I am joining Kate Motaung and others who are writing every day in October. My intention is to record my reactions and feelings about Brené Brown's newest book, "Rising Strong". You can find the other posts I have written here.
I live on a rural island. That means there are critters everywhere around me. Some visit inside my house and I will admit it, I freak out when they do. I hate mice but I really abhor rats. If there is evidence that we have a rat problem any peace my life may have is shattered until we er-rat-icate them. (Pardon the pun)So, back to scofflaws and sewer rats. The question I left you with yesterday was the question Diana, Brené's therapist, asked her after rumbling with a sewer rat problem. (Read yesterday's post to catch up on defintions)
What if they are doing the best they can?
"I don't know, I really don't. All I know is that my life is better when I assume people are doing their best. It keeps me out of judgement and let's me focus on what is, and not what should or could be."
My husband and I debated this idea while driving together Saturday. If someone who has offended us is doing the best they can, given the truth they live, what changes our response from self-righteous indignation to a more compassionate outcome?
Staying out of resentment by living with boundaries that reflect our integrity.
I teach piano and have for almost thirty years. In those years I have taught a few hundred students and had relationships with a few hundred parents. There have been a small amount of Scofflaws who just couldn't abide by my studio policies. It has taken me a long time to realize that whenever I feel resentment about a difficult request to change my schedule, a late payment, or make-up lesson, I have not made my boundaries clear. Rather than speaking with clarity I have waffled and inwardly stewed. The inward stew became pungent and rich with a bouquet of self-righteousness which eventual settled on the feeling of not-good enough. I don't always do the best I can. How can I assume others are?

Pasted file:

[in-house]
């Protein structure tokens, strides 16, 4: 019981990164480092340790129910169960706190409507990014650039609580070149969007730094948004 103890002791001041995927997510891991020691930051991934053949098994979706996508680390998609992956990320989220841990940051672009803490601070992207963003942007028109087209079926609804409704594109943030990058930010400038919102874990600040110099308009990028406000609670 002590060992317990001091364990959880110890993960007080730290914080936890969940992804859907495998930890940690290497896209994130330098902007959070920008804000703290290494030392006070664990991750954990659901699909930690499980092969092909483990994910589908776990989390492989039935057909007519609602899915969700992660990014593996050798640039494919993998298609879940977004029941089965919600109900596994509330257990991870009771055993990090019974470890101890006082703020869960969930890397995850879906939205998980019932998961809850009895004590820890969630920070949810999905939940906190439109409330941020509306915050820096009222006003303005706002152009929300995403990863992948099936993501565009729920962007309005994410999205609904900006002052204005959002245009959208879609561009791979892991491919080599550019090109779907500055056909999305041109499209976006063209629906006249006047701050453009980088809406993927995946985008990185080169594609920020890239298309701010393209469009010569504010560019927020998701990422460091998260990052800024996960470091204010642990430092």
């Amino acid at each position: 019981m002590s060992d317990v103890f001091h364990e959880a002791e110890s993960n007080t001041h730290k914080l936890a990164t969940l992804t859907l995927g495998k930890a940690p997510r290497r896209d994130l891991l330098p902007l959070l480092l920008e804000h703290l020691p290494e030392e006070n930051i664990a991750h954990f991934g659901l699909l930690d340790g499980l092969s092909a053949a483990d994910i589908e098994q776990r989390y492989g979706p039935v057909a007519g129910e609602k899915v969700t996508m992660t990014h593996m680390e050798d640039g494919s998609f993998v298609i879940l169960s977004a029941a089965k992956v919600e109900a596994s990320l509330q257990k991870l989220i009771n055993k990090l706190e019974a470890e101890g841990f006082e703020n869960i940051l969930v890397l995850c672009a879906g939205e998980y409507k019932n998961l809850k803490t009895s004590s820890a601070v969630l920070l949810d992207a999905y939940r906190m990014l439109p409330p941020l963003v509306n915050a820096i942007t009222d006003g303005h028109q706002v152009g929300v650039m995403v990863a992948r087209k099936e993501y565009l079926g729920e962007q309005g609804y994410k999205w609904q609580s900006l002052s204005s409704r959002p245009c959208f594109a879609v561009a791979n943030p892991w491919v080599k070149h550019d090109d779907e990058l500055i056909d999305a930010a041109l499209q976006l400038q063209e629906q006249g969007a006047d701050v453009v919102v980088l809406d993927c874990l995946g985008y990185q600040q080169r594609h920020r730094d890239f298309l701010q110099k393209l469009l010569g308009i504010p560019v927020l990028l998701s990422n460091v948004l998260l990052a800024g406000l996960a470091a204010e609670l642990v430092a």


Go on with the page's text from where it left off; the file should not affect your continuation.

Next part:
"Most of us buy into the myth that it's a long fall from "I'm better than you" to "I'm not good enough"- but the truth is that these are two sides of the same coin. Both are attacks on our worthiness. We don't compare when we are feeling good about ourselves; we look for what is good in others. When we practice self-compassion, we are compassionate towards others. Self- righteousness is just the armor of self-loathing."
Whew! That was a long quote from Brené's book but so worth typing. The self-compassionate road is so much easier on ourselves. Why do we travel the resentment road at all? That was the question my husband asked, in the car, after I made him listen to the chapter on Scofflaws and Sewer rats. I really don't know. But I'm rumbling with that.